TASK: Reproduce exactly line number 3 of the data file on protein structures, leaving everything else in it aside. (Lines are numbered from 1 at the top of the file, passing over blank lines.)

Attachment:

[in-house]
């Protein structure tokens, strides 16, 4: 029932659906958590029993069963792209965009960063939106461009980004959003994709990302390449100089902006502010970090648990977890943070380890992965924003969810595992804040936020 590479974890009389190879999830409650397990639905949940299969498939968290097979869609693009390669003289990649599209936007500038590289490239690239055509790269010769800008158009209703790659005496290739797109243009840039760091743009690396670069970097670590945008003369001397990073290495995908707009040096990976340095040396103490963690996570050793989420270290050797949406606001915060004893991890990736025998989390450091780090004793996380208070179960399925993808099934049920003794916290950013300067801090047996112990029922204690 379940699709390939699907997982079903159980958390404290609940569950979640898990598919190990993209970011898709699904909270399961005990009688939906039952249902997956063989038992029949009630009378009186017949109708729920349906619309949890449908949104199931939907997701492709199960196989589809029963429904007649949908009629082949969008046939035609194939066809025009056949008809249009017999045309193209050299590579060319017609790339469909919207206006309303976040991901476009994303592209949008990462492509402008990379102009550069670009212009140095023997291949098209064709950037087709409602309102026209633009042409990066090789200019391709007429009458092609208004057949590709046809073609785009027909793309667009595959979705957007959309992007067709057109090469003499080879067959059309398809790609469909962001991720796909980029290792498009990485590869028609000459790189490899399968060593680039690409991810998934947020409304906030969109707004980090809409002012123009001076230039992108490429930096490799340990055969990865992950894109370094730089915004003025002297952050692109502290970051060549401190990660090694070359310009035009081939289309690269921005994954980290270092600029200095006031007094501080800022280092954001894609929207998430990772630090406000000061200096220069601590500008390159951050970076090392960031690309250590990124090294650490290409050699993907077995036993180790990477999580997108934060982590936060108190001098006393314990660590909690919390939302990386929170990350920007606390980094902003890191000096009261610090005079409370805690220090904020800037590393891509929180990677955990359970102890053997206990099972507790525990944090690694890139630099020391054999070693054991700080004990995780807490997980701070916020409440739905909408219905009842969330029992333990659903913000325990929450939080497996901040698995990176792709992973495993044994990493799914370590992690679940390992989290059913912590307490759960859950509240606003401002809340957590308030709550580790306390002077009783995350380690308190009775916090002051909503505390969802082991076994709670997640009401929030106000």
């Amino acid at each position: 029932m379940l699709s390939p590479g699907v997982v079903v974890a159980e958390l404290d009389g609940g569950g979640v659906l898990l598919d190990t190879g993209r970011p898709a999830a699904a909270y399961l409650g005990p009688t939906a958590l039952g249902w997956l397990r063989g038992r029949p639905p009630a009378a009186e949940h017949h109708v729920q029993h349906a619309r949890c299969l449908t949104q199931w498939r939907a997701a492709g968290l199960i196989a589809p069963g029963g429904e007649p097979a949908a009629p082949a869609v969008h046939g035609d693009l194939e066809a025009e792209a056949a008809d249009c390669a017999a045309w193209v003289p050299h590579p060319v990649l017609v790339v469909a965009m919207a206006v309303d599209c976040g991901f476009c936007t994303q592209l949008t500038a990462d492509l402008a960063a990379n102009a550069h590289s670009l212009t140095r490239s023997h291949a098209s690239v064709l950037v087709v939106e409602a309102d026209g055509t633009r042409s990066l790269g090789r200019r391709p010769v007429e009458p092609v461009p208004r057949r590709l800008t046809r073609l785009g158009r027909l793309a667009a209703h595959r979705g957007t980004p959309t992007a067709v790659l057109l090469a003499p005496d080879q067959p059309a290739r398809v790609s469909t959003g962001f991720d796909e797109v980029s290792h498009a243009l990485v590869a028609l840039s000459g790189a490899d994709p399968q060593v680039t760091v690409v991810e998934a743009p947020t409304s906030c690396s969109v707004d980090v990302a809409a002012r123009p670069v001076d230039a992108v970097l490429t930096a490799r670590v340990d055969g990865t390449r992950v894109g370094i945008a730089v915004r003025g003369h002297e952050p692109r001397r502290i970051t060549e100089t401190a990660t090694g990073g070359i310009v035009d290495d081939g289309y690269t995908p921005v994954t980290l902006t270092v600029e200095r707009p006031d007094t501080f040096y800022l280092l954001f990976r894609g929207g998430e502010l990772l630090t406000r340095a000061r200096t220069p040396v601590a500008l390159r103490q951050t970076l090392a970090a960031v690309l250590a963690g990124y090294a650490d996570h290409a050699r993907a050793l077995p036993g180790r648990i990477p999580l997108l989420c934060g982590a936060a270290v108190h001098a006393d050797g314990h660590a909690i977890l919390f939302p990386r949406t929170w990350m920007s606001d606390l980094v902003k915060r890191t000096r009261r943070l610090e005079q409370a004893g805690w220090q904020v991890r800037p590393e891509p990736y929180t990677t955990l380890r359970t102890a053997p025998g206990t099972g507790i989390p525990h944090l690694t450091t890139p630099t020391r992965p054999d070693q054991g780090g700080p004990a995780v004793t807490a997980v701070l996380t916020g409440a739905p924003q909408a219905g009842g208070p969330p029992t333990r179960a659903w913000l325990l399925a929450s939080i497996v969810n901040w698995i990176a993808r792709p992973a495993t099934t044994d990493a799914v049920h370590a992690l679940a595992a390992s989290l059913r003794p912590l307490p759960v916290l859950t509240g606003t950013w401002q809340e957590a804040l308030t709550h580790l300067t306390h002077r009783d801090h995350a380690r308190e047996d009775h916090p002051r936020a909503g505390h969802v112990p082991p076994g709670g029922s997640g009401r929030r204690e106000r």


């Amino acid at each position: 029932m379940l699709s390939p590479g699907v997982v079903v974890a159980e958390l404290d009389g609940g569950g979640v659906l898990l598919d190990t190879g993209r970011p898709a999830a699904a909270y399961l409650g005990p009688t939906a958590l039952g249902w997956l397990r063989g038992r029949p639905p009630a009378a009186e949940h017949h109708v729920q029993h349906a619309r949890c299969l449908t949104q199931w498939r939907a997701a492709g968290l199960i196989a589809p069963g029963g429904e007649p097979a949908a009629p082949a869609v969008h046939g035609d693009l194939e066809a025009e792209a056949a008809d249009c390669a017999a045309w193209v003289p050299h590579p060319v990649l017609v790339v469909a965009m919207a206006v309303d599209c976040g991901f476009c936007t994303q592209l949008t500038a990462d492509l402008a960063a990379n102009a550069h590289s670009l212009t140095r490239s023997h291949a098209s690239v064709l950037v087709v939106e409602a309102d026209g055509t633009r042409s990066l790269g090789r200019r391709p010769v007429e009458p092609v461009p208004r057949r590709l800008t046809r073609l785009g158009r027909l793309a667009a209703h595959r979705g957007t980004p959309t992007a067709v790659l057109l090469a003499p005496d080879q067959p059309a290739r398809v790609s469909t959003g962001f991720d796909e797109v980029s290792h498009a243009l990485v590869a028609l840039s000459g790189a490899d994709p399968q060593v680039t760091v690409v991810e998934a743009p947020t409304s906030c690396s969109v707004d980090v990302a809409a002012r123009p670069v001076d230039a992108v970097l490429t930096a490799r670590v340990d055969g990865t390449r992950v894109g370094i945008a730089v915004r003025g003369h002297e952050p692109r001397r502290i970051t060549e100089t401190a990660t090694g990073g070359i310009v035009d290495d081939g289309y690269t995908p921005v994954t980290l902006t270092v600029e200095r707009p006031d007094t501080f040096y800022l280092l954001f990976r894609g929207g998430e502010l990772l630090t406000r340095a000061r200096t220069p040396v601590a500008l390159r103490q951050t970076l090392a970090a960031v690309l250590a963690g990124y090294a650490d996570h290409a050699r993907a050793l077995p036993g180790r648990i990477p999580l997108l989420c934060g982590a936060a270290v108190h001098a006393d050797g314990h660590a909690i977890l919390f939302p990386r949406t929170w990350m920007s606001d606390l980094v902003k915060r890191t000096r009261r943070l610090e005079q409370a004893g805690w220090q904020v991890r800037p590393e891509p990736y929180t990677t955990l380890r359970t102890a053997p025998g206990t099972g507790i989390p525990h944090l690694t450091t890139p630099t020391r992965p054999d070693q054991g780090g700080p004990a995780v004793t807490a997980v701070l996380t916020g409440a739905p924003q909408a219905g009842g208070p969330p029992t333990r179960a659903w913000l325990l399925a929450s939080i497996v969810n901040w698995i990176a993808r792709p992973a495993t099934t044994d990493a799914v049920h370590a992690l679940a595992a390992s989290l059913r003794p912590l307490p759960v916290l859950t509240g606003t950013w401002q809340e957590a804040l308030t709550h580790l300067t306390h002077r009783d801090h995350a380690r308190e047996d009775h916090p002051r936020a909503g505390h969802v112990p082991p076994g709670g029922s997640g009401r929030r204690e106000r």